The Canadian Bar Association has released new information dedicated to explaining child rights to people such as judges and lawyers.
|Caterina Tempesta says a toolkit dedicated to explaining child rights ‘was inspired by the need to improve children’s access to justice in Canada.’|
The CBA Child Rights Toolkit is available online, and was put together with input from 110 Canadian lawyers and 50 judges.
“It was inspired by the need to improve children’s access to justice in Canada,” says Caterina Tempesta, Toronto-based counsel with the Office of the Children’s Lawyer, with the Ontario Ministry of the Attorney General.
“It’s intended for professionals who work in legal and administrative decision-making, who want to better understand and implement a child rights’ based approach in practice, and strengthen, basically, their advocacy for children.”
The toolkit is a product of the Children’s Law Committee of the Canadian Bar Association. Tempesta is co-chairperson of the CBA Child Rights Toolkit Steering Committee, which was also co-chaired by Donna Martinson, a retired justice of the Supreme Court of British Columbia. The toolkit has been developed over the course of more than three years, says Tempesta.
The toolkit includes fundamentals about child rights in Canada. It explains which independent human rights institutions for children exist in Canada, as well as information about what a child rights impact assessment is.
It also breaks down four steps to implement child rights, which begins with using the Convention on the Rights of the Child as a framework.
Tempesta says the toolkit was needed because “there is a lack of understanding of children’s rights in all spheres,” including amongst lawyers, judges, government and policymakers, service providers, parents and those who work with children on the ground.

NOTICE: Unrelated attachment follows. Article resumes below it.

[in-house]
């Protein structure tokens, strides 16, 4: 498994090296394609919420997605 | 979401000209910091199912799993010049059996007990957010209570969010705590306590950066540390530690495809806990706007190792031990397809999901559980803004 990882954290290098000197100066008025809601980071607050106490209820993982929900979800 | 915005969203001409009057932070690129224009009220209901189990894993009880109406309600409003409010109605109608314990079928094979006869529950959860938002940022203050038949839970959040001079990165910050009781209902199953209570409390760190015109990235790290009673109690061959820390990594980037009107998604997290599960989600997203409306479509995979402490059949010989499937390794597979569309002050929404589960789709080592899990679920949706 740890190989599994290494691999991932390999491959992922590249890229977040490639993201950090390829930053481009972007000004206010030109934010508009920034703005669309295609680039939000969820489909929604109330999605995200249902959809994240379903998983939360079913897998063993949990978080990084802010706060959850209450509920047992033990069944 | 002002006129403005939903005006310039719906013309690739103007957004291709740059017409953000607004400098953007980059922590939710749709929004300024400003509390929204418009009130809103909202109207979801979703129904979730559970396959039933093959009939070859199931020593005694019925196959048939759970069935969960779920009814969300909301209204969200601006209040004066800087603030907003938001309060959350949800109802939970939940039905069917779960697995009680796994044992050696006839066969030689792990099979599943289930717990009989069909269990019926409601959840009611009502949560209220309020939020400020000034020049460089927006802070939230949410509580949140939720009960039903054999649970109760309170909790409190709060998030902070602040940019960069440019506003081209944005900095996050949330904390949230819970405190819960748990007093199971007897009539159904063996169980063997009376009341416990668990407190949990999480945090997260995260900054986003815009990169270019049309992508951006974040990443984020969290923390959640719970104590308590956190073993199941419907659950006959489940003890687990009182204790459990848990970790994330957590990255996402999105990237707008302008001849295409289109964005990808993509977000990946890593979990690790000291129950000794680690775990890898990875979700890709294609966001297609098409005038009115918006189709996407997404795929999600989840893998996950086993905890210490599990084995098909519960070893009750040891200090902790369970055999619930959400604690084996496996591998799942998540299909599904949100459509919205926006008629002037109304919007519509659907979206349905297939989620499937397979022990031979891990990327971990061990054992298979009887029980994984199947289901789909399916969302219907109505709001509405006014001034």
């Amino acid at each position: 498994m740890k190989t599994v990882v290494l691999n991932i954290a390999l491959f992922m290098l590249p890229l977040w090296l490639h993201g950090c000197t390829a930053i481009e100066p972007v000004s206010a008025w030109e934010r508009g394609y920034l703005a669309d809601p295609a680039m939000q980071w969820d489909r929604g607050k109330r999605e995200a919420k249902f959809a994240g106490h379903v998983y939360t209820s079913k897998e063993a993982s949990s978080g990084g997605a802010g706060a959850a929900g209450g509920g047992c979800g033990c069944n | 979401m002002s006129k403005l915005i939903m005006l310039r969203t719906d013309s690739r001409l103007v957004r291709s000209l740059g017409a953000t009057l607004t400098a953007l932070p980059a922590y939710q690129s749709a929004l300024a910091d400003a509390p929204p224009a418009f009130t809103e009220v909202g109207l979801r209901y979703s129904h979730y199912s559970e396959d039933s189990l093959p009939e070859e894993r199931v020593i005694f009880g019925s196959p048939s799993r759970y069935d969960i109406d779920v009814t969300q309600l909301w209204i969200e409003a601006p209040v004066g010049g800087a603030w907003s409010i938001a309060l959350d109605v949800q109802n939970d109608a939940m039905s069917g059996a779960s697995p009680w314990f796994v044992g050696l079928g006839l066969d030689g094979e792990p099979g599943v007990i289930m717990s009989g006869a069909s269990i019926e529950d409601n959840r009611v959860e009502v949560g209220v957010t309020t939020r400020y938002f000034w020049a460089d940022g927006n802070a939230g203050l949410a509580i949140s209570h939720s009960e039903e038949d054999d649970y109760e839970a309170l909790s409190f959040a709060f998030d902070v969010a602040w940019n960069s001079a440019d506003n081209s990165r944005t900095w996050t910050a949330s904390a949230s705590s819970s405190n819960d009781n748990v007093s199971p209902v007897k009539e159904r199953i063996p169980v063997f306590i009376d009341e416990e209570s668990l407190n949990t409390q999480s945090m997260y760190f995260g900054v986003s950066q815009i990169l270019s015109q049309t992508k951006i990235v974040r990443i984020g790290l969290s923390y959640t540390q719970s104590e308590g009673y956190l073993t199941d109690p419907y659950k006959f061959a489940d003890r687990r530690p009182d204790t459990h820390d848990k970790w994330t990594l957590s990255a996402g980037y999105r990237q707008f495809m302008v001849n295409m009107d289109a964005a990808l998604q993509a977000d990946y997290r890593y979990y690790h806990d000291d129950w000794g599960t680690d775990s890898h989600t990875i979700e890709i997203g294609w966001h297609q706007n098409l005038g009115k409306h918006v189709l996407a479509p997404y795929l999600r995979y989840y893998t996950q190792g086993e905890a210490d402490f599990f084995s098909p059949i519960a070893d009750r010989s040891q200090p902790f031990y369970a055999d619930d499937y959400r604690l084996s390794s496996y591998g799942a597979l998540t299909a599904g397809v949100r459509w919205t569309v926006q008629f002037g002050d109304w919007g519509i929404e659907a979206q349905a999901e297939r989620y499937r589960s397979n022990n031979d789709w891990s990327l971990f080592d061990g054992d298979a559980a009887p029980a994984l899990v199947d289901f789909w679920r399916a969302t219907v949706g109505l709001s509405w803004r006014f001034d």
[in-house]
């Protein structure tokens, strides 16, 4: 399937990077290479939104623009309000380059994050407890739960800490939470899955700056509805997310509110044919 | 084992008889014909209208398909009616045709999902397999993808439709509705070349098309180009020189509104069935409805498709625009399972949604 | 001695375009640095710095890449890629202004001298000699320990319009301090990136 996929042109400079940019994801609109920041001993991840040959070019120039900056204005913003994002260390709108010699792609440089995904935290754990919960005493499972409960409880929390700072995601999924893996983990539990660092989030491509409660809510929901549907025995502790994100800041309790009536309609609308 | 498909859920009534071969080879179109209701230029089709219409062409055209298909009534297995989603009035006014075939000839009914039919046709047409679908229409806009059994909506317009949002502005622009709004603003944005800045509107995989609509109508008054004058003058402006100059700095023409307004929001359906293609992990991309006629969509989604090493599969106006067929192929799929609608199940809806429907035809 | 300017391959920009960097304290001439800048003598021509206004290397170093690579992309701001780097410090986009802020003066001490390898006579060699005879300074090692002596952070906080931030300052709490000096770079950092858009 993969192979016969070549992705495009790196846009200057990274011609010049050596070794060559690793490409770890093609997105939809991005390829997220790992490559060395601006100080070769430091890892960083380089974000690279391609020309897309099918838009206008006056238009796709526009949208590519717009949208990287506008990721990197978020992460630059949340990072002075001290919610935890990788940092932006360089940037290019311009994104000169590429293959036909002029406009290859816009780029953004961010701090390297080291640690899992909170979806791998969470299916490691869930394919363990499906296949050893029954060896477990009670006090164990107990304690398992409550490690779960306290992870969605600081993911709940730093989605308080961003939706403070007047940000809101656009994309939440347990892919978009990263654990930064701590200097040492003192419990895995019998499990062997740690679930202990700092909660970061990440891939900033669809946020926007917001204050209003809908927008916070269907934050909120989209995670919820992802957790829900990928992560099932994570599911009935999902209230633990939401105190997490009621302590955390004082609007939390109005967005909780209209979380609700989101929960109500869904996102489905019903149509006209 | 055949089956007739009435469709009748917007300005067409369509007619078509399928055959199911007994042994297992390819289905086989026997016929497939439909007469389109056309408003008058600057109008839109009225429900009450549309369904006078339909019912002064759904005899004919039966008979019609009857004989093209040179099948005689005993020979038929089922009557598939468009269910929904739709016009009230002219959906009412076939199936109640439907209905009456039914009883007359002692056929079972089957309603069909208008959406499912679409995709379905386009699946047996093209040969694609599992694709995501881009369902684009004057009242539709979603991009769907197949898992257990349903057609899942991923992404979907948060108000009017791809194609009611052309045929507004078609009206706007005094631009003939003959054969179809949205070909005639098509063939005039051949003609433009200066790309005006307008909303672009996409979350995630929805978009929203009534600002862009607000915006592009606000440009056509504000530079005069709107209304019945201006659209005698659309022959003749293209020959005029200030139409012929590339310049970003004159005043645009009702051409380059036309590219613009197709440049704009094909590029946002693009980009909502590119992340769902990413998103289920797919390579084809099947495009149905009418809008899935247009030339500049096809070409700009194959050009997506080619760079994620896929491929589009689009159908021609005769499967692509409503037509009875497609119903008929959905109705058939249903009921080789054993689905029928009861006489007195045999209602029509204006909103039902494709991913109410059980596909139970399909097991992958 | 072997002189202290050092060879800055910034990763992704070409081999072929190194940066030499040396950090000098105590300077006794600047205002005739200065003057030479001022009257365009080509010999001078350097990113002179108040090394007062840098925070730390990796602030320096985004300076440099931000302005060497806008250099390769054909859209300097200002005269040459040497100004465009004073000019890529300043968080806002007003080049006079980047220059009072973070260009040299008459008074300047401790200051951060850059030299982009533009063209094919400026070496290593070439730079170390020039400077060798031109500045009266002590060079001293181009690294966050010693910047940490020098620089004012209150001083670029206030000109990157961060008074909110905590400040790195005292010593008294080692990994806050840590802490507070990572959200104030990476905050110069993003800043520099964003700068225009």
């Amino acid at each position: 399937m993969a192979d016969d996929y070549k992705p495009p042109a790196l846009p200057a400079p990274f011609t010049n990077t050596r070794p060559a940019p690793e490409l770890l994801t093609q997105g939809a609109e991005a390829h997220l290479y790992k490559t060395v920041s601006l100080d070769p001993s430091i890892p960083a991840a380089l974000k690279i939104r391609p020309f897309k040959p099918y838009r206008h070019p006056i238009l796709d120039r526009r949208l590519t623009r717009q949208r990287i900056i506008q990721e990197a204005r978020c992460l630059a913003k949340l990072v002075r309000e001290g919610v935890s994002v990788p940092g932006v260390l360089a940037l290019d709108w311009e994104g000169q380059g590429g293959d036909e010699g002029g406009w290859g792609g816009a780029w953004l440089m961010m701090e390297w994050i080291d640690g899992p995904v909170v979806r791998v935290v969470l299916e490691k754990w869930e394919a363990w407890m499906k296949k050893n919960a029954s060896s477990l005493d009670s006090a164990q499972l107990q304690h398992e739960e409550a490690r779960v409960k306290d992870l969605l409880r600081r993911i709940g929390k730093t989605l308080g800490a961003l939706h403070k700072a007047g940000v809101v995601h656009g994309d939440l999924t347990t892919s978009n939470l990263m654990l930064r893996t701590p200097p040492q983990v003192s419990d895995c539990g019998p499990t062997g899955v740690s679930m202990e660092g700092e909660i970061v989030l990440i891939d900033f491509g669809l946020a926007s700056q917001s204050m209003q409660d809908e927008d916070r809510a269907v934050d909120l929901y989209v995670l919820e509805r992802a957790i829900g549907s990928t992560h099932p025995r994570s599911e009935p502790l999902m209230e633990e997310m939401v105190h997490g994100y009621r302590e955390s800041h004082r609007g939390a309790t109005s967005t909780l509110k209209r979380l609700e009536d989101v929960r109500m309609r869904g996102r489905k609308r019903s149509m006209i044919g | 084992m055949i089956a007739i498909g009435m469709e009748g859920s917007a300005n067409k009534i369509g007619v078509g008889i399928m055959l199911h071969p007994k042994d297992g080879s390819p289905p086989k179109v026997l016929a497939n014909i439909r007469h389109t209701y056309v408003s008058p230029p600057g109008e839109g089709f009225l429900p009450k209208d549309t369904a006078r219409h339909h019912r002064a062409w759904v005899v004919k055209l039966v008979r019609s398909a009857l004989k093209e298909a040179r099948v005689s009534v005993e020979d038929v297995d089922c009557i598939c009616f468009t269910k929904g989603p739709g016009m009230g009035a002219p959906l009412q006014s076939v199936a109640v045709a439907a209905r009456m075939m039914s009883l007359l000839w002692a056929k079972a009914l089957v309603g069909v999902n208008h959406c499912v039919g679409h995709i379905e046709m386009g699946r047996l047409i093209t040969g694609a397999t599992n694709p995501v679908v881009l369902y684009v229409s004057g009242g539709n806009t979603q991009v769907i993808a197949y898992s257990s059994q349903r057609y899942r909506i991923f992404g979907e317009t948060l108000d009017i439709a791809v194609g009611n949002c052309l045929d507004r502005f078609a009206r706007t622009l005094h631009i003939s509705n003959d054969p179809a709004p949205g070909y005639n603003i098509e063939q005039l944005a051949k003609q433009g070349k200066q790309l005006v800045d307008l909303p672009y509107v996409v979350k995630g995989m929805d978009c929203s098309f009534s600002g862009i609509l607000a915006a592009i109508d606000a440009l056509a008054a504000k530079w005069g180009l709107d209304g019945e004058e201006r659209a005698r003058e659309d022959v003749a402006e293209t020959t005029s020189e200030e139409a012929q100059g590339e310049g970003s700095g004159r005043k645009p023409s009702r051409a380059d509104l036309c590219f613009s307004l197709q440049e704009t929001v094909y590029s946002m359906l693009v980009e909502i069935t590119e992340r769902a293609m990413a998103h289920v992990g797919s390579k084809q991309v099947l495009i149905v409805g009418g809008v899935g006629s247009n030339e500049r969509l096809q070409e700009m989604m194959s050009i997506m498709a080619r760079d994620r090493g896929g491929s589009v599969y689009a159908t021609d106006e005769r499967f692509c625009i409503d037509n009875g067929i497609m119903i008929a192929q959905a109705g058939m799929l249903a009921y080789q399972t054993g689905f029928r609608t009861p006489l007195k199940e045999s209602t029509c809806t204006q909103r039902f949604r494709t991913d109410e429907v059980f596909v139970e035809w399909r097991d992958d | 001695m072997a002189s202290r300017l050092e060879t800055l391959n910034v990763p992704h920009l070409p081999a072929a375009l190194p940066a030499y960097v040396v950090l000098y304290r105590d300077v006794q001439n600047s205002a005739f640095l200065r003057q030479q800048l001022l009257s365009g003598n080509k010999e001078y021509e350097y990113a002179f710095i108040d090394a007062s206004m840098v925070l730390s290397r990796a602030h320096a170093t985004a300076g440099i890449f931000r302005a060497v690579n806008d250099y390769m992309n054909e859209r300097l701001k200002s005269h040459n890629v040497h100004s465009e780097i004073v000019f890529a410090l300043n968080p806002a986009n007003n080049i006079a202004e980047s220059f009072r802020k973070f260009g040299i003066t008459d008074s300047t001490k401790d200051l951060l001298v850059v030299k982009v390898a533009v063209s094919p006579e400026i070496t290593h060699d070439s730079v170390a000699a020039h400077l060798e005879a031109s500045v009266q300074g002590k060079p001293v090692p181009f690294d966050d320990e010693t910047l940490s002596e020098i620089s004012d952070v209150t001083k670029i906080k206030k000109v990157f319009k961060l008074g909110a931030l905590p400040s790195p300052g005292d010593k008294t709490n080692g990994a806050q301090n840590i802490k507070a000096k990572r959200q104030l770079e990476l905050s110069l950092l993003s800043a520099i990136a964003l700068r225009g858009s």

She noted a report card done by the UN Committee on the Rights of the Child, which is “the UN body that’s responsible for monitoring and reporting on country’s compliance with the Convention on the Rights of the Child.”
Tempesta says the December 2012 report card “basically said that there is this lack of knowledge about the Convention and that because of the absence of comprehensive legislation incorporating the Convention in Canada, there are inconsistencies in implementing child rights across the country.”
Knowledge of child rights is important in different legal areas.
“It covers all areas of law. . .everything from family law to youth criminal justice, immigration and refugee law, civil justice, any issue that would impact on an adult similarly impacts on children, in terms of law,” she says.
The toolkit was funded by the CBA Law for the Future Fund, and spearheaded by the UN Convention on the Rights of the Child Subcommittee of the Children’s Law Committee.
Tempesta noted Canada ratified the Convention on the Rights of the Child — “the most universally accepted human rights instrument in the world” — on December 13, 1991. It’s also the 35th anniversary of the Canadian Charter of Rights and Freedom, she says.
“It’s a good time to be thinking about child rights and implementing them in a way that support children’s well-being and participation in matters that effect them,” she says.